I remember feeling glad a few mornings ago, when, as my body was bent in an awkward position in an attempt to scrub our toilet, I realized that sometimes it's nice to have one toilet instead of two. After all, it makes for less toilet-cleaning for me. There have been times when I've longed for an extra toilet - when my kids were potty-training, or when we've had guests in our home. Often, I don't remember to be thankful that we have a toilet. In some parts of the world, this is considered a luxury. How often I forget that we are living among the richest of the rich, by the world's standards.
It's hard to picture how the lack of toilets impacts life for people, especially women, all over the world. Sorry men, but I think it's a little different for you. In our city, it's not terribly shocking, but still disturbing, to see men huddling next to a tree or ducking into an alley (including the alley between our house and our neighbor's house) to relieve themselves. A friend once told me that when his family was on a missionary assignment a few years back, the region where they were living stressed that men pee whenever, and wherever, they felt it necessary. To hold it would increase their chances of impotence, they thought. (A funny side-note - this led to some questions about the word impotence from my friend's 11-year-old son, who was sitting at the dinner table with us when this story was told.) Yet in some places in the world, there are considerably more public restrooms for men than for women. Being a woman, I know that I'm likely a little biased, but this makes no sense to me.
Sometimes, even that men have access to the same number of toilets as women seems ridiculous. I was reminded of this last week when I had jury duty. When we were dismissed for formal bathroom brakes, the women's line snaked out the bathroom door and around the corner. Meanwhile, there was no line for the men's bathroom. We women joked about how we needed to stage a take-over of the men's bathroom. Men, you can let me know if I'm wrong, but women just have more reason for access to private toilets. Pregnant women coping with the frequent urge to pee, menstruating women dealing with "that time of the month", for as much as we try to control and hide it, we're leaking when we like to be clean, so we're feeling the need to take care of it. And we always have to sit and wipe. Come on now; all of this just takes time. There should be more stalls for women than for men. It almost makes me wonder if when men enter their bathrooms, they're swallowed up in some kind of toilet heaven, where there is a private stall for every man, and they can ease in and out and be back and ready for action, making the women look foolish. Those silly women, taking too long in the bathroom again. They're probably chatting, or fixing their make-up.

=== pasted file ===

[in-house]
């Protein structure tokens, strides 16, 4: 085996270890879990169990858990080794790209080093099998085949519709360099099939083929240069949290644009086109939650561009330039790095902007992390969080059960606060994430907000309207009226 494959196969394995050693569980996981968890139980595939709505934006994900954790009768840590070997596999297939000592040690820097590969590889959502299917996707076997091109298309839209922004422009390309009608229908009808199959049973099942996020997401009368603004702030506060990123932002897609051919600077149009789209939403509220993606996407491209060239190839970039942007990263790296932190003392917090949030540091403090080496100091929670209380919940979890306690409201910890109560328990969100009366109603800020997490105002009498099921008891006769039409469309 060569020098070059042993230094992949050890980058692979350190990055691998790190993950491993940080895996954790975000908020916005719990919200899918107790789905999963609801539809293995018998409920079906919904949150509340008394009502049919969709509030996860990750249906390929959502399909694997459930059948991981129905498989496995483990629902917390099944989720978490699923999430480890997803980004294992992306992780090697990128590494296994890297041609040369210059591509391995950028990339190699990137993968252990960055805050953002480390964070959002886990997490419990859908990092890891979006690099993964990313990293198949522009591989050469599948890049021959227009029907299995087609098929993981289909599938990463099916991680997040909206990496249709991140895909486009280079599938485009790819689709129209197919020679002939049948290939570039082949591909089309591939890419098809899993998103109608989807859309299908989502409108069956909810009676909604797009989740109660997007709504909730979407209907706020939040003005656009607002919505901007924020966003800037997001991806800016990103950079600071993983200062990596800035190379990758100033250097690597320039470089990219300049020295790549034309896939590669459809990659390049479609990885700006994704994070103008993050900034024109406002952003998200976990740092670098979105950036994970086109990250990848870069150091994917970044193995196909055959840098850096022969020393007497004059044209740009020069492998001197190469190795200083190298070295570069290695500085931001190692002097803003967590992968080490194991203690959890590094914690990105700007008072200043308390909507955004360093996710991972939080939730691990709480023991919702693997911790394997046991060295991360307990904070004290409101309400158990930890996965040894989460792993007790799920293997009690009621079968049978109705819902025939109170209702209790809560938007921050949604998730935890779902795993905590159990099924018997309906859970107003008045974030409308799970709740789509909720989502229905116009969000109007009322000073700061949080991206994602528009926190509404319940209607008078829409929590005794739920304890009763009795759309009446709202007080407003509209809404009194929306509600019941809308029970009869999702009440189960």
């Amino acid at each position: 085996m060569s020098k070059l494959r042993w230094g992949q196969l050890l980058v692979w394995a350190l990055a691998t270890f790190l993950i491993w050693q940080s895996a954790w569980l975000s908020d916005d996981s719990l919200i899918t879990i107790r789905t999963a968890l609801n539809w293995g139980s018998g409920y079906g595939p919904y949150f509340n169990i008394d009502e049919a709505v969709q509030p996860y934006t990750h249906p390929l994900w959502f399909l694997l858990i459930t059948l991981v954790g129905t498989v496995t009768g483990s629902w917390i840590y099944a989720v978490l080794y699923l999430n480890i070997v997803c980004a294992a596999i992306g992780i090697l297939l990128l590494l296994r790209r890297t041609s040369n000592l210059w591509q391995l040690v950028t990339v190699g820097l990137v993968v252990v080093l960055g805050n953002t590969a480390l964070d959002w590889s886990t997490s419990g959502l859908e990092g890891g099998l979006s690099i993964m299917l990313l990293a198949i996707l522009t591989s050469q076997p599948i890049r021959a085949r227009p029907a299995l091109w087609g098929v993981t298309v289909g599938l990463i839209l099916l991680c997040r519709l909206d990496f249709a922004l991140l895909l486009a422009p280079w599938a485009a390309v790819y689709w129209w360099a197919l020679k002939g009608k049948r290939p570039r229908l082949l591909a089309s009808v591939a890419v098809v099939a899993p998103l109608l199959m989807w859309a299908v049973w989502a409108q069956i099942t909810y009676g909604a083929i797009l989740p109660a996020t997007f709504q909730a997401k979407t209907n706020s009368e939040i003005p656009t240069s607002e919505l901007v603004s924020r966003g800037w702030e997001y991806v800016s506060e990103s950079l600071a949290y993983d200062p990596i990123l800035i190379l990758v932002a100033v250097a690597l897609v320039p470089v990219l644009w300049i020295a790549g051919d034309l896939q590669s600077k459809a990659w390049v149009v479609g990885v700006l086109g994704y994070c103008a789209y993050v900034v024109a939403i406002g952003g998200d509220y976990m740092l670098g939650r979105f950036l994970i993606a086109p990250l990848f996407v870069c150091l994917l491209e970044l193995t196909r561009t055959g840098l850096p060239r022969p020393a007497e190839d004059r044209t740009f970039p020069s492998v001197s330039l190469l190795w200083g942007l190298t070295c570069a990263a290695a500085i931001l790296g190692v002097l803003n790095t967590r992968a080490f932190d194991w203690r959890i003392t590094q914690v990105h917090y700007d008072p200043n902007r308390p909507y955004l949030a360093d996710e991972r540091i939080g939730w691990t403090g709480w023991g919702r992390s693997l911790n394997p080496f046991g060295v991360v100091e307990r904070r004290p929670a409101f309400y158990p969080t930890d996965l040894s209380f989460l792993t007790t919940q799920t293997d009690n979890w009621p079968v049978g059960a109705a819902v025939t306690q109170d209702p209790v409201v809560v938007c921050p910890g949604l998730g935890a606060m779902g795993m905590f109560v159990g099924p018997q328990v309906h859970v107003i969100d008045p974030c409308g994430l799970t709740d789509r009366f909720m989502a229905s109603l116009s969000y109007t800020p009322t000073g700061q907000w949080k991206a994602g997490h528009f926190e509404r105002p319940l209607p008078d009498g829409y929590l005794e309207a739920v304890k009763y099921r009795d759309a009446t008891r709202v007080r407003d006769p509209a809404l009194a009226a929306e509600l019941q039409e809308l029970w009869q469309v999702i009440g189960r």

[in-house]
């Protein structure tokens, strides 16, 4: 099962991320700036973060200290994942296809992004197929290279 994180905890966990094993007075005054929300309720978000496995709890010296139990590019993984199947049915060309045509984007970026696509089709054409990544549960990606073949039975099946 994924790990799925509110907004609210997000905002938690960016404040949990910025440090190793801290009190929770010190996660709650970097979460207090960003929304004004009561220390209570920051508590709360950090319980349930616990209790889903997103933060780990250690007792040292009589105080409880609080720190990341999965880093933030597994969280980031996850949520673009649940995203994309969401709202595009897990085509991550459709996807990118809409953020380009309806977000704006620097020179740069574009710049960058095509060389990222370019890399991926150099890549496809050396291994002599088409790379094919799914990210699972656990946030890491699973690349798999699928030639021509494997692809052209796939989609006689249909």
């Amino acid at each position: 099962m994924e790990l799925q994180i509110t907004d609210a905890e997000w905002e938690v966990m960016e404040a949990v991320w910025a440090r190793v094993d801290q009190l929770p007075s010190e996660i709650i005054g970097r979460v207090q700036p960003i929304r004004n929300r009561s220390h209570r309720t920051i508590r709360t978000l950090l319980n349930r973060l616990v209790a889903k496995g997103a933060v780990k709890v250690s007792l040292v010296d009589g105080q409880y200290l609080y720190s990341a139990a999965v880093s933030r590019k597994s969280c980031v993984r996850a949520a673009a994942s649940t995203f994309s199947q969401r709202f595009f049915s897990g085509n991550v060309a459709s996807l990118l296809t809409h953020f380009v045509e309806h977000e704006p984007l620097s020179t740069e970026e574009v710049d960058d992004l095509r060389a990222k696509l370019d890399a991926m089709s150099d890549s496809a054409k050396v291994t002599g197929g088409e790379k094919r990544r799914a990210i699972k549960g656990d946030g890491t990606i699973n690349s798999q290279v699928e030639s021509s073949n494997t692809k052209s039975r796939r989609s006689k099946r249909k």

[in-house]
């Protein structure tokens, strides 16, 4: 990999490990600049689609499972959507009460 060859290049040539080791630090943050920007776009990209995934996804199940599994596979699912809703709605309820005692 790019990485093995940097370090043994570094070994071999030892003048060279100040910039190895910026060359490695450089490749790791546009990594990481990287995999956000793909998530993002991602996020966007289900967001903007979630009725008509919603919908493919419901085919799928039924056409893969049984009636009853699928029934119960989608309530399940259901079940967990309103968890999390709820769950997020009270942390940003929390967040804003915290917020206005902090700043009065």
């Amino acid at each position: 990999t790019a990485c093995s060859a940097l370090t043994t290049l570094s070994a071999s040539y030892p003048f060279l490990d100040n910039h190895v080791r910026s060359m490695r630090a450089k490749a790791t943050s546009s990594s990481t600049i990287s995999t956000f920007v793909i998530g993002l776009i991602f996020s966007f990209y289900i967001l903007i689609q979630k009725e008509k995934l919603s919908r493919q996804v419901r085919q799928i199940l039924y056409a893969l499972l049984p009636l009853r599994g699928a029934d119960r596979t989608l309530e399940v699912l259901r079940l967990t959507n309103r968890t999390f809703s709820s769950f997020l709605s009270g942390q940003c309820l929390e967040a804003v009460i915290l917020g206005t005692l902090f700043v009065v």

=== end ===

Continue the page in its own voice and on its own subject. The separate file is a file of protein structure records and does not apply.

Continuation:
OK, that was probably entirely too much information. And I'm getting a little carried away. FOCUS!
I love the "No Toilet, No Bride" movement in India, initiated by the Haryana government, encouraging potential brides and their parents to refuse potential grooms who don't have toilets in their homes. A world of difference this makes in the bride's future - no waiting for access to a public toilet and running water when she wakes in the morning, no concern about rape or violence due to the search for a safe and secluded spot to take care of her business, less worry that her daughters will miss school because their school has no toilet (learn more here and here). Maybe this movement will call attention to the fact that all people, males and females, should have access to basic sanitation, bringing dignity and hope, and eventually allowing for more education, more productivity, and more meaningful work for women. To read more about it, and to learn what a "flying toilet" is, please check out New York Times article The Female Factor: Improving Women's Status, One Bathroom at a Time.